Foetal Brain Development Mapped in Great Detail

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Researchers at Karolinska Institute have charted a highly detailed molecular atlas of the foetal development of the brain.

The study, published in Nature, made use of single-cell technology which was performed on mice. In this way, researchers have identified almost 800 different cells that are active during foetal development – far more than previously known.

“Brain development is well described and the main cell types are known. What is new about our atlas is the high resolution and detail,” said Sten Linnarsson, head of research and professor at the Department of Medical Biochemistry and Biophysics, Karolinska Institutet.

In their work, the researchers followed the brain development of the mice from day seven, when the brain is just forming, to the end of pregnancy on day 18.

Using single-cell technology, they were able to identify the detailed composition of the brain during foetal development: what cell types exist, how many cells of each type, and how this changes at the various stages of development.

The researchers also studied gene activity in each individual cell, classifying cells according to these activity patterns.

Creating a molecular atlas

The result is a molecular atlas that accurately illustrates how all cells in the brain develop from the early embryo. The atlas shows, for example, the way early neural stem cells first increase and then decrease in number, being replaced by transitional forms in several waves that eventually mature into ready-made neurons.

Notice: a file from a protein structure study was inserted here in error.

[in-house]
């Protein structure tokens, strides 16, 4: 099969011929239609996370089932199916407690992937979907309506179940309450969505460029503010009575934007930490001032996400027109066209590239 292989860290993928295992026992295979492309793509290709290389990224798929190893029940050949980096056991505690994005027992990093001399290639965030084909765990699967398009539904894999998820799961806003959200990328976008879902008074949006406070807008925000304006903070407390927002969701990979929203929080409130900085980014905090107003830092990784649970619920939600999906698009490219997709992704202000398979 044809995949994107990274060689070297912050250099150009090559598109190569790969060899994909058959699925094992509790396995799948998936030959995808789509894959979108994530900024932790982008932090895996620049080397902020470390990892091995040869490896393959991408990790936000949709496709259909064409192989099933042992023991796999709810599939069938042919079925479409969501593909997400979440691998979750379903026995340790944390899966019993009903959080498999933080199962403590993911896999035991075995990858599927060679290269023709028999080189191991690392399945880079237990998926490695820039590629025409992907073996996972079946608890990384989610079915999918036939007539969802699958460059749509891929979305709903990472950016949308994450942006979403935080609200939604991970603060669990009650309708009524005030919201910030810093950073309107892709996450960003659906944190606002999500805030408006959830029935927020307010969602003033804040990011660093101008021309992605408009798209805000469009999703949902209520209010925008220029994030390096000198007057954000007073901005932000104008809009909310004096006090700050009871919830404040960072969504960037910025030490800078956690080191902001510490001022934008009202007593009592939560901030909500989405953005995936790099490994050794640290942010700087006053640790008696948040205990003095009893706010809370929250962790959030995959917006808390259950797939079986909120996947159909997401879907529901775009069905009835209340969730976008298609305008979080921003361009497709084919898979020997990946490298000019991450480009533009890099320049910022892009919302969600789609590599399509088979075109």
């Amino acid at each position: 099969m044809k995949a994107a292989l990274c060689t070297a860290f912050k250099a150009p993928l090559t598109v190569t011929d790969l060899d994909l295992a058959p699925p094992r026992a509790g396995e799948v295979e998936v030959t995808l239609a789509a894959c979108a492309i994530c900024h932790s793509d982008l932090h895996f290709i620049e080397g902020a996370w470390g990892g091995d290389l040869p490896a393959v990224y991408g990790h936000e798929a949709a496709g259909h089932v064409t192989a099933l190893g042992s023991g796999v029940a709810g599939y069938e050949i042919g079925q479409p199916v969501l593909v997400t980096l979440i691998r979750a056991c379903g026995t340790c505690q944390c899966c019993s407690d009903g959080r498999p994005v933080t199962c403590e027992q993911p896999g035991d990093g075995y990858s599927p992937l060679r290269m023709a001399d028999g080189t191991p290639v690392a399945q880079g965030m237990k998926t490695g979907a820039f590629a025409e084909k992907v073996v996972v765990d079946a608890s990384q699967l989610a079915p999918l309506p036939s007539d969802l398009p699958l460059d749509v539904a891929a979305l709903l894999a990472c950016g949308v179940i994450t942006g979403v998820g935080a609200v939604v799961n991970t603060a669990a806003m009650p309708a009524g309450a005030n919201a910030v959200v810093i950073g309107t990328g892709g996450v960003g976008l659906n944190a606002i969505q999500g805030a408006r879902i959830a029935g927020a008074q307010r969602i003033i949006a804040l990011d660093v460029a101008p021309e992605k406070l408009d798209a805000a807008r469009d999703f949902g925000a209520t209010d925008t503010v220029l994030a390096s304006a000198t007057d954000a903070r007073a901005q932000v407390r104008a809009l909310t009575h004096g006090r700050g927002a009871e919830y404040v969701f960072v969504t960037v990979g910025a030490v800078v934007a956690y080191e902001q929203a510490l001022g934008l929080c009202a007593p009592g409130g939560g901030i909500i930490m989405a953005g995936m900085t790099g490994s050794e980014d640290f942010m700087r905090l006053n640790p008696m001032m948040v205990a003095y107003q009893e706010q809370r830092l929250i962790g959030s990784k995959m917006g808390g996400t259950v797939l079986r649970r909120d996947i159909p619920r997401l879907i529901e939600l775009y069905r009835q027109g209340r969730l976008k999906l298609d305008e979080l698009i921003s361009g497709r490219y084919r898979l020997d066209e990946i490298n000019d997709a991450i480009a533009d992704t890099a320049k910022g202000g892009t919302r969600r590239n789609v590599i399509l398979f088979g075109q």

The researchers also demonstrated how early stem cell lines branch much like a family tree, giving rise to several different types of mature cells. The next step is mapping out atlases of the human brain, both in adults and during foetal development.

“Atlases like this are of great importance for research into the brain, both to understand brain function and its diseases. Cells are the body’s basic building blocks and the body’s diseases are always expressed in specific cells. Genes that cause serious diseases are found in all of the body’s cells, but they cause disease only in specific cells in the brain,” said Prof Linnarsson.

Source: Karolinska Institute

Journal information: “Molecular Architecture of the Developing Mouse Brain”, Gioele La Manno, et al. Nature, online 28 July 2021, doi:10.1038/s41586-021-03775-x.

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